For Ravi Shankar, America might as well have been a different planet. When he first visited New York in 1932, he was just 12 years old. This was by no means his first experience of life outside India. At the age of ten, he’d travelled to Paris with a dance group of his brother, choreographer Uday Shanka. Still, there was something exceptional about America’s grandeur. Speaking to Rolling Stone, Shankar recalled the feeling the newly-unveiled Empire State Building evoked in him: “Coming to New York on a boat in the morning mist and fog, and slowly you see these giant buildings. It was magic.”
By the 1950s, Shankar was attracting huge audiences and started performing in some of America’s most illustrious venues. Despite finally cementing himself in the States, it wasn’t until the 1960s and his mentorship of Beatles guitarist George Harrison that he achieved worldwide notoriety. For Shankar, the hippie age was a time of both incredible artistic achievement and utter sacrilege. His view of the period is summed up by his comments about one of the countercultural age’s most iconic figures, Jimi Hendrix.
Opening up about his experience of the 1967 Monterey Pop Festival, Shanker recalled: “I was shocked to see people dressing so flamboyantly. They were all stoned. To me, it was a new world. I liked Otis Redding; the Mamas and the Papas; Peter, Paul and Mary, because they were very soothing. Then I saw Jimi Hendrix. I saw how wonderful he was at the guitar, and I was really admiring him, and then he started his antics. Making love to the guitar. And then, as if that was not enough, he burned the guitar. That was too much for me. In our culture we have such respect for musical instruments, they are like part of God.”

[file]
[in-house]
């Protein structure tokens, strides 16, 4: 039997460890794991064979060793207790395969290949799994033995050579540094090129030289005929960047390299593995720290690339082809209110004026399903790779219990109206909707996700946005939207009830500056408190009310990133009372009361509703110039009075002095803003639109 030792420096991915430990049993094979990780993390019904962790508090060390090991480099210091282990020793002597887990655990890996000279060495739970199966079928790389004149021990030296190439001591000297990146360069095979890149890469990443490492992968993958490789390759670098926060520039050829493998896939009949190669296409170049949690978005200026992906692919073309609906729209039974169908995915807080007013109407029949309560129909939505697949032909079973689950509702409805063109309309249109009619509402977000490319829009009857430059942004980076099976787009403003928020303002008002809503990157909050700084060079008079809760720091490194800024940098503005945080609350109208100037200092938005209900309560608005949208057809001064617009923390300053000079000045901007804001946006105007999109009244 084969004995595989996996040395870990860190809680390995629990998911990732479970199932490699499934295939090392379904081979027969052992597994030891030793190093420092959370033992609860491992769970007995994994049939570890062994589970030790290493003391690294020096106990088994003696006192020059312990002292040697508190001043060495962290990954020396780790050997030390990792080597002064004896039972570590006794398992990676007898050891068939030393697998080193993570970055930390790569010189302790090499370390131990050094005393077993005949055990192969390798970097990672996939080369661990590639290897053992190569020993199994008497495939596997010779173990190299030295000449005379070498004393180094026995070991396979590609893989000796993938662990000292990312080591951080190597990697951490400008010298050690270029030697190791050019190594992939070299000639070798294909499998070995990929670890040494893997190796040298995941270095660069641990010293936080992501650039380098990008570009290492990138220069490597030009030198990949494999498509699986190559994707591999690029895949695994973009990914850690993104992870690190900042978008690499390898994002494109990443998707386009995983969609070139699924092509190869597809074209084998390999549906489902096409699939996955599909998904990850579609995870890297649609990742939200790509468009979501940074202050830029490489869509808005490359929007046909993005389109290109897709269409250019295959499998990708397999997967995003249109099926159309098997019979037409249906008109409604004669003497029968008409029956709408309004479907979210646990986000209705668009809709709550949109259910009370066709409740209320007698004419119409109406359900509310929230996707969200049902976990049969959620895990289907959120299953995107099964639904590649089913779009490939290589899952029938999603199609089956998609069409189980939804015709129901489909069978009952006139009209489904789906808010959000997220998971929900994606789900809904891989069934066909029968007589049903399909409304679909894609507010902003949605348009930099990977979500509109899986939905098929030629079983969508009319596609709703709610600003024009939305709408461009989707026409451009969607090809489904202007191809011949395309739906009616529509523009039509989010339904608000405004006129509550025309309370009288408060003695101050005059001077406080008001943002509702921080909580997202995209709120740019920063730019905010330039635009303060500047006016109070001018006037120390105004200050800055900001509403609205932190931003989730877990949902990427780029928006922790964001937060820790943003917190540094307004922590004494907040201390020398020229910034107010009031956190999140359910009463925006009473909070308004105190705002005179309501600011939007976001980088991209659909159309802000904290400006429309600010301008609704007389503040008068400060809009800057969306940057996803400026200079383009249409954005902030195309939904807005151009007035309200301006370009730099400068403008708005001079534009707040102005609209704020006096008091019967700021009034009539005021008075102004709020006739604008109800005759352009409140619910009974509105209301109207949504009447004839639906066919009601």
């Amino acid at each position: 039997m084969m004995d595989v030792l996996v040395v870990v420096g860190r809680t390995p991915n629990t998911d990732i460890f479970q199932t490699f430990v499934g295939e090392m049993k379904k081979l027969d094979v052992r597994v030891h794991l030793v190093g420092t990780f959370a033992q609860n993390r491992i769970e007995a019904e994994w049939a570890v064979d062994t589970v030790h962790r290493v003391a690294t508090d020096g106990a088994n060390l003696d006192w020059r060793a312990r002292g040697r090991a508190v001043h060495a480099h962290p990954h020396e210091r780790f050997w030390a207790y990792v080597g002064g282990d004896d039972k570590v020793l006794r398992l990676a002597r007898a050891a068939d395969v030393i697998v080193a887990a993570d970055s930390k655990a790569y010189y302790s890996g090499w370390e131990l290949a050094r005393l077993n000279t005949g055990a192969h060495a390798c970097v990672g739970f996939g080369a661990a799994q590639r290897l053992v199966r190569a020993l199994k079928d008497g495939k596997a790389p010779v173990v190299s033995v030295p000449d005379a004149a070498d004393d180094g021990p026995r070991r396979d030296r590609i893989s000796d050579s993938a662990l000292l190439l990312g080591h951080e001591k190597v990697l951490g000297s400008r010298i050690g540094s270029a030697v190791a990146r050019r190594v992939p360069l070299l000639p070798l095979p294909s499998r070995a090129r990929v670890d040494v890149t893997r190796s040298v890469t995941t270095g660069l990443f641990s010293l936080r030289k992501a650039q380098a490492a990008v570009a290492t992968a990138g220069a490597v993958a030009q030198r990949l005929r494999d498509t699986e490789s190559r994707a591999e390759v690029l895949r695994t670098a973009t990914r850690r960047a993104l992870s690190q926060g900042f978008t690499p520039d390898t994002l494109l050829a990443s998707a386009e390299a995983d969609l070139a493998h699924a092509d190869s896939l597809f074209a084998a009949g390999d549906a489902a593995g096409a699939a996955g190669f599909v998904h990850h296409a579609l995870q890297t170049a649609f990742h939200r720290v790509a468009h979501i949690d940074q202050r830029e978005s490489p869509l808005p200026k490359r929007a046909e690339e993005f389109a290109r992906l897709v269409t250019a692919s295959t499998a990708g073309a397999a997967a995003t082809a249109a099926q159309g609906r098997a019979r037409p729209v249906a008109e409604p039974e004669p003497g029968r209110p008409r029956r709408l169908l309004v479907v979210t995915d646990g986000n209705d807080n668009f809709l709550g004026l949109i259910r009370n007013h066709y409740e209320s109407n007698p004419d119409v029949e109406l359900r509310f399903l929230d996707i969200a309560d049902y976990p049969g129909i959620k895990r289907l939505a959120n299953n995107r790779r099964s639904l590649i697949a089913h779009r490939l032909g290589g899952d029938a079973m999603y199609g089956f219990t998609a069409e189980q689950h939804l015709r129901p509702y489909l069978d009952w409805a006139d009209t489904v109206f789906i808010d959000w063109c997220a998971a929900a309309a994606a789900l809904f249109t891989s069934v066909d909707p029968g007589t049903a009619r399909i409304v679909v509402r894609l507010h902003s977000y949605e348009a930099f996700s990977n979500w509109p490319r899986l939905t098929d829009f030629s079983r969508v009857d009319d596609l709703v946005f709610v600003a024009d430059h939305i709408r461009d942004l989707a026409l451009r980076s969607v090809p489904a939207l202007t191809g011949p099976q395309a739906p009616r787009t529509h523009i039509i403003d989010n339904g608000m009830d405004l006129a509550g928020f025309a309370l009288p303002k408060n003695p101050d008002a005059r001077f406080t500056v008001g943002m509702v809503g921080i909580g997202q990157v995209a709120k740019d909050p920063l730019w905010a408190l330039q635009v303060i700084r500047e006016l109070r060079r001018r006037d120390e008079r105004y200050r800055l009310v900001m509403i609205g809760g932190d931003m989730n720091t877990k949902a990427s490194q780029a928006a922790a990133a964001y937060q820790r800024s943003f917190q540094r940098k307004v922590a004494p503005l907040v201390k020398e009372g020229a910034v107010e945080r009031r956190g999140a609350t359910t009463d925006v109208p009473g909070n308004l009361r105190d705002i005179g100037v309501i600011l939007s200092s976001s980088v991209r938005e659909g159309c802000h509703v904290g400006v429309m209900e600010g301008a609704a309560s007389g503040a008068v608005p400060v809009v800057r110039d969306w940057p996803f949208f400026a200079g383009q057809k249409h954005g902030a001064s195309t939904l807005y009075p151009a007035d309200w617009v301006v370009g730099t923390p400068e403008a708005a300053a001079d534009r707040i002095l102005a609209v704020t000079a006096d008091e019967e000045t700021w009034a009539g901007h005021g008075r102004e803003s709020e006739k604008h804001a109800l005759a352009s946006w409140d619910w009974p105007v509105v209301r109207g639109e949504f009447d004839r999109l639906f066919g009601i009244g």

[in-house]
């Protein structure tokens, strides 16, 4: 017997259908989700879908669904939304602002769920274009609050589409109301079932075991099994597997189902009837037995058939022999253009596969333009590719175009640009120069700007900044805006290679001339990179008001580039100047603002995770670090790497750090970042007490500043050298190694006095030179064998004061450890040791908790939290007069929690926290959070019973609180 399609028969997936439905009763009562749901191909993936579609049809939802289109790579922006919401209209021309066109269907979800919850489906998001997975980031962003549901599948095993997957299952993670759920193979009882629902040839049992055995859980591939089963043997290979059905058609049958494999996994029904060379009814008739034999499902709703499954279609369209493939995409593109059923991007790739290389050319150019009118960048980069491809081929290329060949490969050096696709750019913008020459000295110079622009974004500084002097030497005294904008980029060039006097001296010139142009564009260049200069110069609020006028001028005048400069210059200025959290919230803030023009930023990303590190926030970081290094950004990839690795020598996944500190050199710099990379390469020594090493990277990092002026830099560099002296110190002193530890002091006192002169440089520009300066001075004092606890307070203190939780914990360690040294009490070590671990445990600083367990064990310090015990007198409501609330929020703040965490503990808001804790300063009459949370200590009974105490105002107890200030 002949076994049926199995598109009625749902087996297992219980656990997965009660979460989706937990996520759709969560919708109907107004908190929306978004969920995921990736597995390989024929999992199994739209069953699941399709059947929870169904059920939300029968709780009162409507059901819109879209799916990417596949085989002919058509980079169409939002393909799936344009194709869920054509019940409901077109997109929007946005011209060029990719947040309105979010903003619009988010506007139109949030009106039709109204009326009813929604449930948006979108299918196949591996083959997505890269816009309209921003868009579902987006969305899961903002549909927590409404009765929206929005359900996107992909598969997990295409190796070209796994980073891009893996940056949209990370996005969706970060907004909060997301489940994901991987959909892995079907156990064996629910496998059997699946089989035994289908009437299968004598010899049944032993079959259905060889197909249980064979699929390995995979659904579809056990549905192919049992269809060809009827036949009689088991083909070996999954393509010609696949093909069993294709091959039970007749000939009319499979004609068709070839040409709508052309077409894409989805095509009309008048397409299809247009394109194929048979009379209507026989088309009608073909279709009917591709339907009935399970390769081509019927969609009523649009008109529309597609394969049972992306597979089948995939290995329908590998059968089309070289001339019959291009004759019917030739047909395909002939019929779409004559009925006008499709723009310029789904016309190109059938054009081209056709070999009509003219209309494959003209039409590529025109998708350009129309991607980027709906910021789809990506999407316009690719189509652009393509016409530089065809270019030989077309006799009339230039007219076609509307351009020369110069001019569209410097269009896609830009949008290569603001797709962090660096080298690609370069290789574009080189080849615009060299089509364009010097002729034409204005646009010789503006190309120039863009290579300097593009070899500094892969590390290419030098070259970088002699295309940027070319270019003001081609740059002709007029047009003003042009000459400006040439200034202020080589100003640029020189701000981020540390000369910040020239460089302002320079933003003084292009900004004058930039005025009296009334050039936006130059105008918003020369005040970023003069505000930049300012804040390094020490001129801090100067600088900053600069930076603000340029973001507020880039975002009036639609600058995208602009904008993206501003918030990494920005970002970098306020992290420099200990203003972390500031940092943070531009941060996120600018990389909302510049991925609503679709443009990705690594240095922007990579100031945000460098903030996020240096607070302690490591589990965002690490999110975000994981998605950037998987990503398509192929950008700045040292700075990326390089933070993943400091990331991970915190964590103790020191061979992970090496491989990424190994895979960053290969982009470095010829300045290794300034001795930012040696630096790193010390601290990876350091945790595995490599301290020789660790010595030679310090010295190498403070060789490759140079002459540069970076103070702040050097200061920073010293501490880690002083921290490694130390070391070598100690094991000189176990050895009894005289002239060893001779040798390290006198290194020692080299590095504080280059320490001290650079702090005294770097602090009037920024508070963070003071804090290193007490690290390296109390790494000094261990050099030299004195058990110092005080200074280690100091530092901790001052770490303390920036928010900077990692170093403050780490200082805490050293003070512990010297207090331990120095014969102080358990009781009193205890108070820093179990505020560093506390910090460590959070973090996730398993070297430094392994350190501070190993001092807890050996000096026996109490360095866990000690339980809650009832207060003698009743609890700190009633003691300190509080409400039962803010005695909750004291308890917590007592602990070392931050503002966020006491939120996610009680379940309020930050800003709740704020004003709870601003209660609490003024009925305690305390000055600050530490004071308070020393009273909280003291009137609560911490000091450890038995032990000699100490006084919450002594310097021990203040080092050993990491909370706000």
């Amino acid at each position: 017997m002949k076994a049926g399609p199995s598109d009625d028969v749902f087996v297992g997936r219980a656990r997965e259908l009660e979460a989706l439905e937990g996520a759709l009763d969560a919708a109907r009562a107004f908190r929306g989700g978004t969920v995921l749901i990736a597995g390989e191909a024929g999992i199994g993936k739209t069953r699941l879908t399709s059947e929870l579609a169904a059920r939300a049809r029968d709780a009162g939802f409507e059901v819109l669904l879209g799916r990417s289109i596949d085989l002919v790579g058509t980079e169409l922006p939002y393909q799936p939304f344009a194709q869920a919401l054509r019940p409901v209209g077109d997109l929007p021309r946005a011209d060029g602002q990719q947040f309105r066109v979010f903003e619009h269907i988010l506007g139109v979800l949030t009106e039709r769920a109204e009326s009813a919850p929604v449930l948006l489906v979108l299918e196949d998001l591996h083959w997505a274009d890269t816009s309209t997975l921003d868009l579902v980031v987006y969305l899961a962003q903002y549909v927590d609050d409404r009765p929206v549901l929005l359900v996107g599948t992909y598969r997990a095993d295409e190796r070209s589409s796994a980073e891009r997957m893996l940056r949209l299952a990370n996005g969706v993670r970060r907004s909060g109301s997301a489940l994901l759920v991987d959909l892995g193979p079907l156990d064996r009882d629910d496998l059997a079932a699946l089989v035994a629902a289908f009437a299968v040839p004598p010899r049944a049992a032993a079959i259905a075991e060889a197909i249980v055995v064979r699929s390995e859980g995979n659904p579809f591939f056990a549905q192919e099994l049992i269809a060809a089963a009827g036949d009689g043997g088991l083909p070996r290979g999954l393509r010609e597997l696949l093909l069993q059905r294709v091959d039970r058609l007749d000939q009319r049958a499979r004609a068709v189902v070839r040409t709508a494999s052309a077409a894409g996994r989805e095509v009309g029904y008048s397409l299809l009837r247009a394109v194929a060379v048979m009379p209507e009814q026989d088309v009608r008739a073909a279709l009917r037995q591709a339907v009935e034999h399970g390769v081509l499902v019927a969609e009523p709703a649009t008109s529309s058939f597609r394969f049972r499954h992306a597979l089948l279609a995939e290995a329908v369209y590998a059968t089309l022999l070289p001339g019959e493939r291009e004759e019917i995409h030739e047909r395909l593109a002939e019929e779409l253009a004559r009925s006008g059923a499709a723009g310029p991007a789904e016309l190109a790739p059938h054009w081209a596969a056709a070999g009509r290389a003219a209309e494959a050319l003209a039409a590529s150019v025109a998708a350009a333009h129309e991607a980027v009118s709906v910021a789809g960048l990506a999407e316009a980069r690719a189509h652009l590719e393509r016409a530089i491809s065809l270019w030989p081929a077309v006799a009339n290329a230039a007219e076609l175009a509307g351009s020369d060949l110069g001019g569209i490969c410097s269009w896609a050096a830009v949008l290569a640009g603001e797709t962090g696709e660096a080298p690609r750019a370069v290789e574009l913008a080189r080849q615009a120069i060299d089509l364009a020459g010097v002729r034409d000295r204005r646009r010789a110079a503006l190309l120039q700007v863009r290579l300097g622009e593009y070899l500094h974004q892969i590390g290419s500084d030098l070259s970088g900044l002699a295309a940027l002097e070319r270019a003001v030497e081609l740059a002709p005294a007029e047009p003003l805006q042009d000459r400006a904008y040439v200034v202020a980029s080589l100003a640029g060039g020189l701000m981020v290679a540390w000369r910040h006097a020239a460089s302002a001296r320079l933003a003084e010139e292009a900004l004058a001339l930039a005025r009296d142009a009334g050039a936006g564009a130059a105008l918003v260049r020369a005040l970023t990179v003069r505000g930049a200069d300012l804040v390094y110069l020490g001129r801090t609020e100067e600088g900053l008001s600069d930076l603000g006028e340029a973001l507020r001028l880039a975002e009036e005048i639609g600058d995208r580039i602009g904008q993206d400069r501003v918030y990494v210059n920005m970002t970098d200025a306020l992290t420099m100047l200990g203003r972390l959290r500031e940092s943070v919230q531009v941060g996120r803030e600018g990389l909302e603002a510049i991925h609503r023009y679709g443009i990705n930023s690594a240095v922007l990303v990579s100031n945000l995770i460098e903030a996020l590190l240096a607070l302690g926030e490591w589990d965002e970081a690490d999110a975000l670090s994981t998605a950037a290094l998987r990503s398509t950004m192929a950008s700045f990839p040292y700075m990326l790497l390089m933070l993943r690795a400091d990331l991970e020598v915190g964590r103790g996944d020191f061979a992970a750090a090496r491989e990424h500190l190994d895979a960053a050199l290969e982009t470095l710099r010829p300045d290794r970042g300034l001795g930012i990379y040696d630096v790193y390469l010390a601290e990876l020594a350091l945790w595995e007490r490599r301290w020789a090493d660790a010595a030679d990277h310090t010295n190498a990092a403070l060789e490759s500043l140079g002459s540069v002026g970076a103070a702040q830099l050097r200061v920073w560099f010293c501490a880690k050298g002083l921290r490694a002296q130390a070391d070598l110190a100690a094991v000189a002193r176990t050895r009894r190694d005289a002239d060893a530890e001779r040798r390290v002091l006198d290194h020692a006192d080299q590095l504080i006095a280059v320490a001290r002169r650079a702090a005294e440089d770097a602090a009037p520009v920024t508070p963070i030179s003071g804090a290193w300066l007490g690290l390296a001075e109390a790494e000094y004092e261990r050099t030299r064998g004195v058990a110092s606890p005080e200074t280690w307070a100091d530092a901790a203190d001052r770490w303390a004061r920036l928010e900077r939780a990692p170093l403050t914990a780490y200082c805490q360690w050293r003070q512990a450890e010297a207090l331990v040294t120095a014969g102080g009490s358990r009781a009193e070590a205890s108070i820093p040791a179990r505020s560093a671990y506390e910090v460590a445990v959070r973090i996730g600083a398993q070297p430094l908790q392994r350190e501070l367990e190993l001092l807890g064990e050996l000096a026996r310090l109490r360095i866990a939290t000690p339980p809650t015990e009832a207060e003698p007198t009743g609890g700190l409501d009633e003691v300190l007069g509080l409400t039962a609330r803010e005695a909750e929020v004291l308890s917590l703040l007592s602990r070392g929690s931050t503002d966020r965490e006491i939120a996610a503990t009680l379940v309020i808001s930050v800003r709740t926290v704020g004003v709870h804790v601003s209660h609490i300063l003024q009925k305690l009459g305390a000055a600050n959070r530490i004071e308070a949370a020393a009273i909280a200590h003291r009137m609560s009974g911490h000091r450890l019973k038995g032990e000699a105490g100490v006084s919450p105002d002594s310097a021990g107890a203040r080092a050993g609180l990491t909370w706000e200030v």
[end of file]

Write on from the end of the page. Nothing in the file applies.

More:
Shankar is one of the most fascinating figureheads of the countercultural age precisely because he rejected most of what the hippies held dear. Just as he had little time for Hendrix’s onstage antics, he shunned the hippie image of India as the land of “Kamasutra and hash and all that.” On numerous occasions, he was forced to take a stand against audience members coming to his performances high on hallucinogens, arguing that his music was transcendent enough. Hendrix’s various affronts to his instrument also stood in stark contrast to Shankar’s understanding of music. As a devout Hindu, Shankar regarded music as an essential part of worship. In the secular American world, he found musicianship reduced to an exercise in provocation and commercialism, whereas he’d been taught to regard it as a method of enhancing one’s devotion.
The contrast between Hendrix and Shankar’s attitudes toward their instruments reminds us that the 1960s was a period of exploration in which artists were trying to work out what purpose their music could serve. While Shankar’s faith remained unweakened, many young Americans felt the old world order had led only to death and destruction. Hendrix’s burning guitar is such an iconic image because it was the perfect symbol of a society attempting to self-destruct to build itself anew. What for Shankar was an act of destruction was for Hendrix an act of invention.